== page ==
Hi Neighbors — As most of you are aware, this is the time of year when the School Board finalizes its proposed budget for Town Meeting Day. The Board met last Tuesday night (Jan. 9) and after a flurry of activity, adopted its budget for the 07-08 school year. Here are the relevant details of what the Board is proposing:
* The total amount of the proposed budget is $41,574,566. While that is a 9.08% increase over last year’s budget, it is important to understand that the District’s revenues from non-local sources (primarily the state) have also risen substantially — 7.95% over last year. It is also significant to note that our equalized pupil count has increased by 55.56 over last year, increasing state revenues to the district)
* For the purposes of the education property tax, taxpayers fall into one of two groups: those with household income above $85,000, and those below that figure. For those households with income below $85,000, the school property tax rate is unchanged from last year — 2.08% of household income.
* For those taxpayers with household incomes above $85,000, the School Board is seeking an estimated increase of 6.73 cents per $100 of property values. The proposed increase is about 3.5 cents lower than last year’s increase (which was 10.28 cents), and translates into an increase of approximately $135 for a home valued at $200,000 if the school budget passes.
* If the budget does not pass, the District is authorized under the Burlington City Charter to spend an amount equal to its revenues for the coming year (the so-called “soft landing”). Due to the effects of Act 68’s common level of appraisal, taxpayers above the income threshold will still see an estimated 5.05 cent increase in their education property tax if the District relies on the “soft landing.” Thus, on Town Meeting Day, voters are effectively voting on a new local money estimated increase of 1.68 cents, or just under $34 per year on a home valued at $200,000.
The Board’s 2007-08 budget was built around the following goals:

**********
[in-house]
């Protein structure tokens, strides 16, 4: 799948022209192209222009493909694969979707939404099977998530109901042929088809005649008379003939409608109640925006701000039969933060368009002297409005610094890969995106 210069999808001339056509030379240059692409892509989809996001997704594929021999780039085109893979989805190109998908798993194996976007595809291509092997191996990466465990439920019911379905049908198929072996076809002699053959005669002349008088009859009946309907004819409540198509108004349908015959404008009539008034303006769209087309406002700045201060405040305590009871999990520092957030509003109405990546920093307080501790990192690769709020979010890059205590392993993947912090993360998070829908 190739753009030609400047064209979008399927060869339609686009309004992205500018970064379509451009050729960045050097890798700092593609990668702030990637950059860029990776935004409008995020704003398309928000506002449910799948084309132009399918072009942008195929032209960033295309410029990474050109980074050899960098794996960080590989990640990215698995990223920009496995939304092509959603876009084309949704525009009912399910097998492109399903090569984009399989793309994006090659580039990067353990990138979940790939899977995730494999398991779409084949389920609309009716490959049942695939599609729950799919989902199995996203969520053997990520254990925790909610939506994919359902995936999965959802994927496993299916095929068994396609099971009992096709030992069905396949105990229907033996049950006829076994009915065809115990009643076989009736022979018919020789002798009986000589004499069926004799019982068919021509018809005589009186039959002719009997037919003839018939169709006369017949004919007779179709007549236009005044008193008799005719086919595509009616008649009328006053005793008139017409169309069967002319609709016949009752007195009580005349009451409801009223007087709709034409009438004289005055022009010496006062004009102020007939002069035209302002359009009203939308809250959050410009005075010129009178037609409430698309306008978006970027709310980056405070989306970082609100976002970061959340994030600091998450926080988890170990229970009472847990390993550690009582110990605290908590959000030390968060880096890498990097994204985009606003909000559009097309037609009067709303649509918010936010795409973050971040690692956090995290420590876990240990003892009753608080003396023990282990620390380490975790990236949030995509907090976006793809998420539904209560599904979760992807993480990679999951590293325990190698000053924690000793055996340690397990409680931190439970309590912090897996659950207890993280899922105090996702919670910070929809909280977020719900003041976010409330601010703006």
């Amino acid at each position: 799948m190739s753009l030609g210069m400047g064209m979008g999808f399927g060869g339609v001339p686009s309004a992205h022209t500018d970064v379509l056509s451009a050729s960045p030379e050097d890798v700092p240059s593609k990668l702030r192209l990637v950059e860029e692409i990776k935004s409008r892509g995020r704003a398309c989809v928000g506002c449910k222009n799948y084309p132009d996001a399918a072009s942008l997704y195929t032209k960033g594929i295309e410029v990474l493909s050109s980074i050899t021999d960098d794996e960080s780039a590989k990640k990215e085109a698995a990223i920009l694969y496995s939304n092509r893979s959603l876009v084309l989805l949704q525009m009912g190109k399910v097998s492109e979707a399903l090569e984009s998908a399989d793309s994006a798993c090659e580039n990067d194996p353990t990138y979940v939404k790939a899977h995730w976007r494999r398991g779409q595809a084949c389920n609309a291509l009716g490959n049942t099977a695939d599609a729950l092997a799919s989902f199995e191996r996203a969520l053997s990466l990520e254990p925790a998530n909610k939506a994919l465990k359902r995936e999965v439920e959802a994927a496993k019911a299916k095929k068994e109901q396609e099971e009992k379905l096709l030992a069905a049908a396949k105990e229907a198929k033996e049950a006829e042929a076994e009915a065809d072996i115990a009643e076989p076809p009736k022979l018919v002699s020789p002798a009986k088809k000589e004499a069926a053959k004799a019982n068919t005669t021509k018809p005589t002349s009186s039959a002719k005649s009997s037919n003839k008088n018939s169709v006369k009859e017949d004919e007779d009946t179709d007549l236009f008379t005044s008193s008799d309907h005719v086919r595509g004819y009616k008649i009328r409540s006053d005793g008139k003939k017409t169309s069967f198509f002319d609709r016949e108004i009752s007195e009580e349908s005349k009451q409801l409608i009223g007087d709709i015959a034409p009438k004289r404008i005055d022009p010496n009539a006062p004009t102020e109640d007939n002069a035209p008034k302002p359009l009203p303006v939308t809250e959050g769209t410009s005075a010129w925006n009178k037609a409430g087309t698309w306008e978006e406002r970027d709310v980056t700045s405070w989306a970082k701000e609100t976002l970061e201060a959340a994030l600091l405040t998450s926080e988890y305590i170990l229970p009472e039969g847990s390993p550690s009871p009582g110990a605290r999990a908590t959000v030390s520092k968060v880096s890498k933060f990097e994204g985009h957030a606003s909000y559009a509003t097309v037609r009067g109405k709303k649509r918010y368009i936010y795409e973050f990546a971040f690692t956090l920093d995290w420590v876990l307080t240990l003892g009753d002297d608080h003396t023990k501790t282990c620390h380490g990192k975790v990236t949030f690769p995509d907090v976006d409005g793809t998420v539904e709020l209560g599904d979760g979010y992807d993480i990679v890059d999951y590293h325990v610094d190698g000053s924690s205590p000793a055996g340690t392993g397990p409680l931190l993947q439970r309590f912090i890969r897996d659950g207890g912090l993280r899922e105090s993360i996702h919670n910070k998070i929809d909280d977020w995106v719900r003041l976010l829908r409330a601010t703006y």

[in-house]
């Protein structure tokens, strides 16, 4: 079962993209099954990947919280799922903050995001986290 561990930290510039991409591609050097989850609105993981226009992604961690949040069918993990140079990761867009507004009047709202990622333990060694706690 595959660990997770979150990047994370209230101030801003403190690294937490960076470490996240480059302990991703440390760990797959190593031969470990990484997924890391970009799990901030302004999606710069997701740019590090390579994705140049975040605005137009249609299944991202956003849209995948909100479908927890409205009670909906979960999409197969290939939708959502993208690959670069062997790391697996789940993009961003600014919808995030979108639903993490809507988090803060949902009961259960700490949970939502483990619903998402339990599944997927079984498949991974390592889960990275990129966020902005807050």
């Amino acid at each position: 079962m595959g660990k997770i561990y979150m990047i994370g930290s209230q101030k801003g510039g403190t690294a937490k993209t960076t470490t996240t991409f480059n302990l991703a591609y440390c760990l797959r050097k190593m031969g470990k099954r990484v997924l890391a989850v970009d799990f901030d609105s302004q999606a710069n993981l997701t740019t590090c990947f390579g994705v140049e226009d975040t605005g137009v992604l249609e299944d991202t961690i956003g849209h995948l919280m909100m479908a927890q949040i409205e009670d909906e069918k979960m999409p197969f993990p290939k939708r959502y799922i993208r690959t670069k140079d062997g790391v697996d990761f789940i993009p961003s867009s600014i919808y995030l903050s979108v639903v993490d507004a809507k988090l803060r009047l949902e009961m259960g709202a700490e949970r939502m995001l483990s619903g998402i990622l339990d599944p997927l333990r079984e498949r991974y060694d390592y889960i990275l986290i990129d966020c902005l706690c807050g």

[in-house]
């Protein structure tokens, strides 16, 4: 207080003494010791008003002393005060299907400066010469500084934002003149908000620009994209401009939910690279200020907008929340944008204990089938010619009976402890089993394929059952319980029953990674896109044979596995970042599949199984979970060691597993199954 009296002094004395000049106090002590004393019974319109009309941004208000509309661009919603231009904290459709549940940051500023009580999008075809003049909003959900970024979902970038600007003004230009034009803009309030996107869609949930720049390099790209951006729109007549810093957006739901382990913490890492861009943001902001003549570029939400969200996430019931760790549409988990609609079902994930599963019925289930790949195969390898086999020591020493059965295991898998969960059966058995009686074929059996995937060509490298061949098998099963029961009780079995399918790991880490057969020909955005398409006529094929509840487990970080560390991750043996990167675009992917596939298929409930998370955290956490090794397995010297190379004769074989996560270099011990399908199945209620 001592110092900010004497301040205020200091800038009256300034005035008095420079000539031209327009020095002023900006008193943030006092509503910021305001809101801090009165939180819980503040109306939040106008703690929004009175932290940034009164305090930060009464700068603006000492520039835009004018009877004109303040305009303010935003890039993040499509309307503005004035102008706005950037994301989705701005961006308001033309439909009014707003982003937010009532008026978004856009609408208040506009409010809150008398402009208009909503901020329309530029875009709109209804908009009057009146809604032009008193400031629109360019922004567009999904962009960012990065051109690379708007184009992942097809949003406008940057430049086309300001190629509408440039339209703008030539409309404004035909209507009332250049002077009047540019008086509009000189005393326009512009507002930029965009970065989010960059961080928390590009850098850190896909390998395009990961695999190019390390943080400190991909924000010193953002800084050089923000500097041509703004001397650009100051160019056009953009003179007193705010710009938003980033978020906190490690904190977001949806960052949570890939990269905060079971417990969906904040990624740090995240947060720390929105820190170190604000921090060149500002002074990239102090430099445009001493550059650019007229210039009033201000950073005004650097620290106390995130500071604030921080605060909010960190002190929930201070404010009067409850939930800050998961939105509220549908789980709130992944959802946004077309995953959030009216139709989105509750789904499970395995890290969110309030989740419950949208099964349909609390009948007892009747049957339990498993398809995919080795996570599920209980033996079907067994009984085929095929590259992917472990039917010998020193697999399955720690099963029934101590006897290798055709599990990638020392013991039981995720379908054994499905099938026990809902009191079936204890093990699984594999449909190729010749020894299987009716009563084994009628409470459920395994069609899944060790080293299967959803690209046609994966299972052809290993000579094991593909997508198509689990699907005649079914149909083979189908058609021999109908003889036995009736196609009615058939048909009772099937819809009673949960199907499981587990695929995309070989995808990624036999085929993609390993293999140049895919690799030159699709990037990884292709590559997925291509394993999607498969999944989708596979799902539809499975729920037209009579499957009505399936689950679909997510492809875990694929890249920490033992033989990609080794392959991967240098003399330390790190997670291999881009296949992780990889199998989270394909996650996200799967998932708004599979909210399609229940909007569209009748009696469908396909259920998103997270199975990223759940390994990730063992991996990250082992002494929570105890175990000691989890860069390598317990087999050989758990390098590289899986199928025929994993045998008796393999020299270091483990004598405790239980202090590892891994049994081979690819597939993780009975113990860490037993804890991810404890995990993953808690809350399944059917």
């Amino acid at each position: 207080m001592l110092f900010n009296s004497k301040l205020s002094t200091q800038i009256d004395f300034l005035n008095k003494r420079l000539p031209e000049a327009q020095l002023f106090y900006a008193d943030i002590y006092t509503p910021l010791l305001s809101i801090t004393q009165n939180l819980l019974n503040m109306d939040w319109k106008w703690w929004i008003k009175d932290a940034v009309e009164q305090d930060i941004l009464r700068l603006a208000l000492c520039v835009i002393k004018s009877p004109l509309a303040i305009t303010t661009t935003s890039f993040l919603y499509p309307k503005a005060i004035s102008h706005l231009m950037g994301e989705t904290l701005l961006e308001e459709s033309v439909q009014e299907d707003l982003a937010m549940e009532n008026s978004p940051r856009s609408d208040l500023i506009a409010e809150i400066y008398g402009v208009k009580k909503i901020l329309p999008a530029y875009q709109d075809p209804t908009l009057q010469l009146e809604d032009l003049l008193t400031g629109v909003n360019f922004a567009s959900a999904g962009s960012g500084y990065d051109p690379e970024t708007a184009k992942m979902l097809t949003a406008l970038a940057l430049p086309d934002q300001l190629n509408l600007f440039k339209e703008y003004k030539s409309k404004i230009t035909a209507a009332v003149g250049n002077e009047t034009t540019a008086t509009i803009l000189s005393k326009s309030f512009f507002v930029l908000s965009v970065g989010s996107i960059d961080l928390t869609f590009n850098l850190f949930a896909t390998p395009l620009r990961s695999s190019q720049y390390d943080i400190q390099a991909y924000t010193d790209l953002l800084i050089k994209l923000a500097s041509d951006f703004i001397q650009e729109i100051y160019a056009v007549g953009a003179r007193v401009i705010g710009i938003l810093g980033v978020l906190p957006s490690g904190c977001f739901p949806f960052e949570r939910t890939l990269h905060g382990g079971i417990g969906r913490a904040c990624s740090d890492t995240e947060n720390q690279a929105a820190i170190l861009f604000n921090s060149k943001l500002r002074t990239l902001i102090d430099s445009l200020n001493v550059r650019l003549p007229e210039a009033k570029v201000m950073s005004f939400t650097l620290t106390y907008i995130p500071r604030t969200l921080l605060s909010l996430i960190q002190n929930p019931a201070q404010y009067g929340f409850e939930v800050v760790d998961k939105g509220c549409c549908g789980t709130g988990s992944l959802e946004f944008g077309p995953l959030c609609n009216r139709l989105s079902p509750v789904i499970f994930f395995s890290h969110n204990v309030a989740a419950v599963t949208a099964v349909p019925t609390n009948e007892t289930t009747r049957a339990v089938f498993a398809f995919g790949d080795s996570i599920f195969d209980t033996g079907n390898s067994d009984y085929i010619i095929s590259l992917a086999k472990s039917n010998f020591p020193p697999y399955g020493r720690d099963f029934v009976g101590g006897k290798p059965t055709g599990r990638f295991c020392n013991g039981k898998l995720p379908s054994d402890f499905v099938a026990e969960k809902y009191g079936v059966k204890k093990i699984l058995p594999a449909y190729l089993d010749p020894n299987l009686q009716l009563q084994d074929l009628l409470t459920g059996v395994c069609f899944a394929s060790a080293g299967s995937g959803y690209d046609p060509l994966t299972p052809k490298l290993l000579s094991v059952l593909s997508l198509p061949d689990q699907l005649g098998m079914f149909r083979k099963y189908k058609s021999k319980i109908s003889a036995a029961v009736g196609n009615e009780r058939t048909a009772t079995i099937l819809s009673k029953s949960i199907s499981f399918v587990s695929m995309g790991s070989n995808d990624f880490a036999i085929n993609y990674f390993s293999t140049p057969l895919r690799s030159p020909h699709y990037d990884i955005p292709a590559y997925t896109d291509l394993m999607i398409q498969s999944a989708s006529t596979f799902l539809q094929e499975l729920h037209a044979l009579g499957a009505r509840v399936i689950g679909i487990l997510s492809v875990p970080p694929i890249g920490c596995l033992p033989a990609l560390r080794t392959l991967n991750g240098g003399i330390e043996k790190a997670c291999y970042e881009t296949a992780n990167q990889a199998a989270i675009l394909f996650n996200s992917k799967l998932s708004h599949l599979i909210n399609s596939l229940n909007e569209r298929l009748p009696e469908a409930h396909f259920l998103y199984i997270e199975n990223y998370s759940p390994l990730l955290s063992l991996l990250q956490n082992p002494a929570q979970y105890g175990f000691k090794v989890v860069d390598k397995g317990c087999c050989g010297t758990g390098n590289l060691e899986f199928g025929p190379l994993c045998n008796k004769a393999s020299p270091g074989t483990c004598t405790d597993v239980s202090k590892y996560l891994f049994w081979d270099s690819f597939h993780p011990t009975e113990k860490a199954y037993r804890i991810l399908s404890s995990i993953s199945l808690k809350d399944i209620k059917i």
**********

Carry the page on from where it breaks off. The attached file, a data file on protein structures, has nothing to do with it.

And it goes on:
* Maintain quality education programs for all students in 6 elementary schools, 2 middle schools, 1 high school, 1 technical center, and 2 alternative programs
* Absorb cost shifts where mandated from federal and state grants
* Maintain a safe physical infrastructure through preventive maintenance
* Continue to maximize cost savings
To accomplish those goals, the Board made the following budgetary choices over the last month:
1. Increased preventative maintenance funds to 1.5% of the District’s general budget, as required by existing Board policy ($295,000). That increase will extend the life of the District’s buildings, help maintain safe facilities for our children, and reduce the number of building emergencies that lead to the use of capital funds and additional bond requests.
2. Increased the number of ESL teachers in the District to address the growing need for such services. Again, it should be pointed out that a significant portion of the District’s increased revenues for the coming year is the result of the rise in the number of ESL students.
3. Restored proposed cuts to library paraeducators in response to overwhelming public support and concern over the loss of library services in the elementary schools.
4. Proposed to fund a $225,000 financial shortfall in the popular after-school program. The shortfall is due to a loss of grant funding. Although there was some discussion of creating a sliding fee structure to support the program, there is some skepticism about whether there are enough families who can afford to support the program. Approximately 60% of the District’s students participate in the after-school program, and it plays a significant role in supporting the work of the District’s ESL students. The administration will continue to study alternative funding mechanisms over the coming year.
5. Prepared to absorb increased administrative costs ($80,000) related to the start-up of the Catamount Health Program.
To help understand just a few of the budgetary pressures faced by the District, here are some demographic snapshots:
* 3846.53 equalized pupils (increase of 55.56 equalized pupils from 3790.97 in FY 07)
– 500 English Language Learners; 27+ languages spoken in our schools
– 515 Special Education students
– Approx. 48% poverty districtwide
* 72% of local budget is spent on direct instruction to students
– Class sizes: 18-22 elementary, 20-24 Middle
– 2/3 of 2nd graders met or exceeded the state standard in reading (Spring 06 DRA)
* 19 buildings: over 40 years to 106 years old
The proposed 2007-08 budget will accomplish one other important objective: maintain the current structure of the school system for an additional year while the Administration formulates plans to promote socio-economic integration in the District. Superintendent Collins expects to present her ideas to the Board in March or April, and the Board will announce its plans for public hearings at that time.
If anyone has any questions or comments, please feel free to e-mail me (email@example.com) or Commissioner Amy Werbel (firstname.lastname@example.org).
Ward 5 School Commissioner
12 Catherine Street